A new report says that the United States stands to lose its leading position in science and research unless efforts are made to strengthen support for educational and other scientific programs. The panel that wrote the report was convened by the National Academies and included representatives from corporations and higher education, as well as Nobel laureates and former presidential appointees. The panel pointed to the narrowing scientific gap between the United States and countries such as China and India; recent results showing declining performance among U.S. students in science and math compared with students around the world; and economic factors that work against U.S. scientific interests. Among the report's recommendations are funding scholarships to support 10,000 students annually to pursue careers in teaching math and science; allocating money for 30,000 students per year to study science, math, and engineering; and relaxing visa regulations to allow
international students to find employment in the United States after they graduate.
Oct 11th, 2005
A story from the Souix City Journal about distance learner Terry McFarland:
Sequestered in a spare bedroom once home to her son, Terry McFarland sat in front of an off-white computer monitor, staring down the work ahead of her as the October sun began setting outside her window.
The weeknight's agenda for the 53-year-old college student is the same every evening. She's on the Internet by 6 p.m. contributing to threaded discussions, reading and researching text. She logs off by 10 p.m.
This is her classroom. She sets the hours. She chooses her level of comfort. Shoes are optional on this night.
Oct 5th, 2005
From the New Mexico Business Weekly, news that New Mexico State is offering a distance education program for those interested in going into the hospitality industry:
New Mexico State University's School of Hotel, Restaurant and Tourism Management is launching a distance-learning program it says will bring the school's hospitality-oriented curriculum to students too far away to attend NMSU.
NMSU has received a $300,000 grant from the U.S. Department of Agriculture to help start the program.
The bachelor of science degree program initially will be geared towards students who have already earned a two-year degree or have completed equivalent coursework.
NMSU partnered with Northern New Mexico College in EspaÃ±ola in applying for the grant, which is meant to support innovations from Hispanic-serving institutions.
Oct 3rd, 2005
Story out of E-school News on how video game design has become a hot area of education:
"We need to give him a real squish when he lands," Lawson advises his students.
Animation I, Cognition & Gaming, and Computer Music are being offered as part of the year-old minor in game studies at RPI, one of dozens of schools that have added courses or degree programs related to video gaming in recent years.
RPI, which plans to offer a major in the field next year, graduated 27 gaming minors in its first year and expects a jump this year.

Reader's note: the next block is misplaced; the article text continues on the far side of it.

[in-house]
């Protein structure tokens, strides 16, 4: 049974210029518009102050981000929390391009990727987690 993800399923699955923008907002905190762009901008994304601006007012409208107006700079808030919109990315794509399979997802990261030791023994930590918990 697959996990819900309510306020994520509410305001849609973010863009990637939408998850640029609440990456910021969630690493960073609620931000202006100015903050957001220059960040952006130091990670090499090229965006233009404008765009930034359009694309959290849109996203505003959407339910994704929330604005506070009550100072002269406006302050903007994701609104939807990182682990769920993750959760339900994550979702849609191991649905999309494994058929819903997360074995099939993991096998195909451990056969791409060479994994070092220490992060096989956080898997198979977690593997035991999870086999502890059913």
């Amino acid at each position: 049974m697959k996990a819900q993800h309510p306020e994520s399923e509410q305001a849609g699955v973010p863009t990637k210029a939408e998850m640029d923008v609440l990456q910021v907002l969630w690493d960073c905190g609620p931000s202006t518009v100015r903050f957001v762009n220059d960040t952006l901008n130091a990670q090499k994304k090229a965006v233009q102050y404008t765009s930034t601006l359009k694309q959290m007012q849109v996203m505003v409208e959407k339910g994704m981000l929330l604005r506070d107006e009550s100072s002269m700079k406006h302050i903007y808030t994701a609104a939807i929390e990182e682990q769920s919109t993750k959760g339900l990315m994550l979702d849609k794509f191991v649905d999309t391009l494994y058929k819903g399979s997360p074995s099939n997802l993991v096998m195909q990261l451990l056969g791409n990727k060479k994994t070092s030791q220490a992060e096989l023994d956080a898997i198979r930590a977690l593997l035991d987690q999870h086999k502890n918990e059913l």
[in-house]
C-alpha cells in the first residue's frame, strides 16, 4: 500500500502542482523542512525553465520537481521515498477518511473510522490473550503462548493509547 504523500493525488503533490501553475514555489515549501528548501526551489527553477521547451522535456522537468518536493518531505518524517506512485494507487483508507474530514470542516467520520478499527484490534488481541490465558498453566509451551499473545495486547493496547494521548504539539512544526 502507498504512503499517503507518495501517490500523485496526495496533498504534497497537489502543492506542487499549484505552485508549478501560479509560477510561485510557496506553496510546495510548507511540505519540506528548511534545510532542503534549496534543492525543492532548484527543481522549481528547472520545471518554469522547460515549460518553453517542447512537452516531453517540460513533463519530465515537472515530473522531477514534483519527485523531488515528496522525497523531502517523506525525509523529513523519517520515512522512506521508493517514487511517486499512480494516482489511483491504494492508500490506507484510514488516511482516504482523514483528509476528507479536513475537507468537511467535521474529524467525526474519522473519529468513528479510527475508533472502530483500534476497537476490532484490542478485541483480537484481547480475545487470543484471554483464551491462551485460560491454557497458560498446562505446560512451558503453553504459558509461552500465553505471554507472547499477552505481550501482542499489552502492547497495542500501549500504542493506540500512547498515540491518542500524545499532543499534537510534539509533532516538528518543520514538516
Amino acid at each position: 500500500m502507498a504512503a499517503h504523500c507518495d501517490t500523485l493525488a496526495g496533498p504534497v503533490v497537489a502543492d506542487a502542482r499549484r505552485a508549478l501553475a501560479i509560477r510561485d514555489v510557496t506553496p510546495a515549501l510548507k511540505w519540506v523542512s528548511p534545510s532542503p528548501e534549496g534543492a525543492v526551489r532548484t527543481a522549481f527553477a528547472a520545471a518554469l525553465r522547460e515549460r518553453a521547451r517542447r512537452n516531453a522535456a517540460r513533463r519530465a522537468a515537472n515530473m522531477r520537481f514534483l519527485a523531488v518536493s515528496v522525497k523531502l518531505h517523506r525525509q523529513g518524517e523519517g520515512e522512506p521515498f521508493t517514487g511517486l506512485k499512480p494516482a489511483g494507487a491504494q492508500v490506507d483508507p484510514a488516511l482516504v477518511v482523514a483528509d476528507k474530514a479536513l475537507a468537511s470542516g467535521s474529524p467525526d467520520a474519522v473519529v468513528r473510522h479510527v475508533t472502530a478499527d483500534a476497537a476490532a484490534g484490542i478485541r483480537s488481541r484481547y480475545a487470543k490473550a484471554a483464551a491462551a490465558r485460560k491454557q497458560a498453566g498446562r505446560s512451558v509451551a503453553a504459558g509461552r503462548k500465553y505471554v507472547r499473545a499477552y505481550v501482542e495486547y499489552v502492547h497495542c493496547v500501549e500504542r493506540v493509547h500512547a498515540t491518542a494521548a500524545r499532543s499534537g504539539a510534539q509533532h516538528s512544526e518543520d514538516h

"The concept of designing good video games, or designing good human-computer interactions–that's what I'm interested in," said Chelsea Hash, a senior with a video game minor and a major in Electronic Arts.
Oct 2nd, 2005
Zogby, a leading polling company, has issued a report on online learing. More about it here at Blackboard Media. Here's some of what the study found:
– In a typical 24-hour cycle, the peak hour for logins and usage was 9
p.m. to 10 p.m., with a sharp fall-off from 10 p.m. to 2 a.m., and a
gradual up-tick beginning at 7 a.m.
– Significant growth has taken place in the area of online exams or
assessments — including quizzes and course finals.
– The overall jump in active e-Learning users increased by approximately
ten times from the end of the spring semester in 2003 to the fall term of
the 2005 academic year, based on data analyzed.
– According to analysis of the data sample, 1.2 million assessments were
taken online during the first academic term where the service was
available, more than 16 million were taken in the spring semester of this
– Online discussion among students related to course materials and/or
educational topics also expanded substantially. In the first semester of
operation (analyzed in the data sample), spring semester 2003, the site saw
988,597 unique postings on its discussion boards; in spring semester 2005,
there were 9.1 million postings. In the first weeks of the current
academic term, there have already been 1.5 million postings by users
tracked in this data sample.
Oct 1st, 2005
From the Silicon Republic:
Education officials in the United Kingdom and Ireland have signed an agreement to work together in support of an initiative called the National Digital Repository, which is designed to support higher education e-learning. The repository, which started in January 2005, is to be a collection of components of higher education courses, allowing users to develop online courses in various fields by picking and choosing from among those components. Components can include images, multimedia clips, text, maps, and other elements that can support online learning. The repository is currently funded by the Irish Higher Education Authority (HEA) and the Department of Education and Science. Under the agreement between the HEA and the United Kingdom's Joint Information Services Committee, the two countries will cooperate "in building a technology infrastructure that provides lifelong ACCESS to programs of study for learners in a manner that is flexible and convenient to their particular life circumstances," according to Tom Boland, chief executive of the HEA.Let's just hope this isn't like the sinking, swirling hole that was the last UK e-learning fiasco.